What then is the true balance of evidence on climate change?

Fact is that the most recent survey of thousands of Earth scientists around the world revealed a 97 per cent agreement with the proposition that human activity is a contributor to climate change. This peer-reviewed study clarifies that the present "debate" about climate change is not actually a debate within the relevant scientific community.

Fact is that a recent analysis of nearly 1,000 peer reviewed publications by a prominent historian of science revealed no disagreement with the view that climate change is happening and is caused by human CO2 emissions. If each of those publications were presented on a poster, as is common at scientific conferences, the line of posters would stretch across the Sydney Harbour Bridge and back again. Yes, there are a few dissenting papers that have appeared in refereed journals — but to date none have withstood subsequent scrutiny.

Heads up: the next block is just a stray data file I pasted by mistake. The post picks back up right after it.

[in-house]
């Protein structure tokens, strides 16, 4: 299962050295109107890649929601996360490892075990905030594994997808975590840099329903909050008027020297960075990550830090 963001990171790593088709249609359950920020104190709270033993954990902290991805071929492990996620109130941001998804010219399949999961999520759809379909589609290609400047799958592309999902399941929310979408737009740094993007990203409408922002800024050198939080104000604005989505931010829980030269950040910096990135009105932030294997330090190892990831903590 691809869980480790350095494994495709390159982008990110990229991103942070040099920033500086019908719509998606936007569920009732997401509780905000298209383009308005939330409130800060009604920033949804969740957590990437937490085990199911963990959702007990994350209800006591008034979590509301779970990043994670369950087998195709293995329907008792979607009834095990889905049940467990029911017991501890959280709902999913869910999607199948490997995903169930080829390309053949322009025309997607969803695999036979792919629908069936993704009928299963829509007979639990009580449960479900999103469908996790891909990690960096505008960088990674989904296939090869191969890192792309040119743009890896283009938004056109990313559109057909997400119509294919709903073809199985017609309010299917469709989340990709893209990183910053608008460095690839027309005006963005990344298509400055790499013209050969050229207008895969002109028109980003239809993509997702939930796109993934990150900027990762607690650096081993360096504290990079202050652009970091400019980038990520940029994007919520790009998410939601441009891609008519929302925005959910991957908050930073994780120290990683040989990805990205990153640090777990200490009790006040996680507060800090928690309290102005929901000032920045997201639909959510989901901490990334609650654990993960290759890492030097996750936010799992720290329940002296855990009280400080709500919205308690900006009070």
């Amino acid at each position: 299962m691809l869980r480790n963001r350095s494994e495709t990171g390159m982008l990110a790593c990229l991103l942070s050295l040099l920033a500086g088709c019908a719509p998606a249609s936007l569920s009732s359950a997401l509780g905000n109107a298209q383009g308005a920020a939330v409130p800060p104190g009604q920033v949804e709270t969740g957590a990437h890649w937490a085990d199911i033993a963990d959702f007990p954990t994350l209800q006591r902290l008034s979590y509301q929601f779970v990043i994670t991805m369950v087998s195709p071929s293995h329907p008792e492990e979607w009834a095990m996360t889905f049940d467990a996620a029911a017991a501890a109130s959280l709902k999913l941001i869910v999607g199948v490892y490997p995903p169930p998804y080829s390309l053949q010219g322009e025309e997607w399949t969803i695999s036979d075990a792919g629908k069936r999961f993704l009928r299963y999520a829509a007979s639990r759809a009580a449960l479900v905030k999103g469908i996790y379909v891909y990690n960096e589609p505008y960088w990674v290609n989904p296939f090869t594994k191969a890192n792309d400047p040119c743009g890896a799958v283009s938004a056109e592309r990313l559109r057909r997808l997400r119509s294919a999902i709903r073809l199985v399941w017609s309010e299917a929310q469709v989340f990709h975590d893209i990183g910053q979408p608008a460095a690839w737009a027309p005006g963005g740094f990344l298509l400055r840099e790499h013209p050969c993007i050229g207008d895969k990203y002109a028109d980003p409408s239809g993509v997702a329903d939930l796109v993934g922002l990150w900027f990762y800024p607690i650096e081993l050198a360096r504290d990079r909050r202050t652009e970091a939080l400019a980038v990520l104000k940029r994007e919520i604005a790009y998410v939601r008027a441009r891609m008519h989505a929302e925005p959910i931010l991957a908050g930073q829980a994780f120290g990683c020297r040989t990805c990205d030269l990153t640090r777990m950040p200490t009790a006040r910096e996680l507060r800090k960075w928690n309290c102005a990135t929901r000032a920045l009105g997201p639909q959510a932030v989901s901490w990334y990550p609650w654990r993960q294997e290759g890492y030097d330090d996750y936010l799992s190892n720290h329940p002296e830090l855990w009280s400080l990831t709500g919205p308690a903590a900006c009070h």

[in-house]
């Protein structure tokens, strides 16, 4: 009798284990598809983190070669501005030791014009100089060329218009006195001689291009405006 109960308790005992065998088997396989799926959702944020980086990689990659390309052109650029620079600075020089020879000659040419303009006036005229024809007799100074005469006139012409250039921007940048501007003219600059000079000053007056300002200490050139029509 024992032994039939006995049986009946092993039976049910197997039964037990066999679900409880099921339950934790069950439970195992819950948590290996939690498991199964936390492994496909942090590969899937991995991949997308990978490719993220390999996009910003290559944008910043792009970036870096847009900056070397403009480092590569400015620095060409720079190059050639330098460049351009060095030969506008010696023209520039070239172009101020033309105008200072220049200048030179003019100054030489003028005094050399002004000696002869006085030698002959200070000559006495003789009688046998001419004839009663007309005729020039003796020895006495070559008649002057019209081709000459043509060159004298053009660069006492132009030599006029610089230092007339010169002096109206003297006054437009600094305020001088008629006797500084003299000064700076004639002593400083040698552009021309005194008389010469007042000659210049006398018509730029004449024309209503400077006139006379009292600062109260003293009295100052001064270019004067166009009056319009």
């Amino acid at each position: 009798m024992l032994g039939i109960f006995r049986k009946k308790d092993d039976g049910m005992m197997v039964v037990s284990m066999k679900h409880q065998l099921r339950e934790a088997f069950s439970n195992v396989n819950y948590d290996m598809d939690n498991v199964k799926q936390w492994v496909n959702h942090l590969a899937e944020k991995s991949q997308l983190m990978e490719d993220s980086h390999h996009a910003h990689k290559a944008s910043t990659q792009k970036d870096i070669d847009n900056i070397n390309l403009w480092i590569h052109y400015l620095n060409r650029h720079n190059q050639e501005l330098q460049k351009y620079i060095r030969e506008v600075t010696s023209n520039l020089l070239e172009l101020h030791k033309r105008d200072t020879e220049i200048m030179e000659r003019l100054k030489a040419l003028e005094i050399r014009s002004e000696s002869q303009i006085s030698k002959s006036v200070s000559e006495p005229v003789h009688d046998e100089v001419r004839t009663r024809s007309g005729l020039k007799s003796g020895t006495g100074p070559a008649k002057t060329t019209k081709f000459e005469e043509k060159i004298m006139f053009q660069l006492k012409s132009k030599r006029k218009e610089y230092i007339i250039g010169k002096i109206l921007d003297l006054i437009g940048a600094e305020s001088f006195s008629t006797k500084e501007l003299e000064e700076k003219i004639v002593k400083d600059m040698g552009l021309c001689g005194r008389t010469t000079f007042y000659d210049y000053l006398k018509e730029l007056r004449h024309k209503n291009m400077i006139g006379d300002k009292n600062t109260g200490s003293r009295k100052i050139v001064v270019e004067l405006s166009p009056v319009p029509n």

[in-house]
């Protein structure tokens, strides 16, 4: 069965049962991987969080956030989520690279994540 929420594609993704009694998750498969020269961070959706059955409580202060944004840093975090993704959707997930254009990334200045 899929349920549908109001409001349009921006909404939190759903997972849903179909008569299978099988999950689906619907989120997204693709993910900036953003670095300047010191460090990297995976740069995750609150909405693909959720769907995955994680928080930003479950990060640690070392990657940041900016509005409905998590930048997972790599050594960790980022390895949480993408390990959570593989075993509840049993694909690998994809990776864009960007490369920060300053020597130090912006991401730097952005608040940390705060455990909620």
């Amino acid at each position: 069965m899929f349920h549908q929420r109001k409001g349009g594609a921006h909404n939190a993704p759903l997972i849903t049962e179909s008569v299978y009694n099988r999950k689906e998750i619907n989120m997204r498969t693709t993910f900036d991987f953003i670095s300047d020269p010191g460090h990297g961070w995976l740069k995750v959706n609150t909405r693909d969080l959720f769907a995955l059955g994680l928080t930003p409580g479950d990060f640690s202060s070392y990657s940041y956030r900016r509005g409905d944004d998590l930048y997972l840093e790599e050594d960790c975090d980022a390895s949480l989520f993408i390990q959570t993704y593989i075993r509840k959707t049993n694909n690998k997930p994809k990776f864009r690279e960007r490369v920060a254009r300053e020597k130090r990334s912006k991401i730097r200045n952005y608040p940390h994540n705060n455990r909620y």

Fact is that there is a strong scientific consensus on climate change and its human-made causes that is exhaustively summarised in the nearly 3,000 pages of the most recent IPCC report that draws on more than 18,000 sources. Tellingly, the lone error about Himalayan glaciers on page 493 of the contribution from Working Group 2 was brought to the public's attention by … an IPCC lead author!

Anyone can experience this scientific consensus hands-on in a few seconds: Google "climate change" and you get nearly 60 million hits. Now go to the menu labelled "more" at the top, pull it down and choose the "scholar" option. 58 million hits disappear. The remaining scientific information will get you in touch with the reality on this planet, in the same way that applying the "scholar" filter after googling "sex" eliminates 500 million porn sites and leaves you with civilised discourse about sexuality.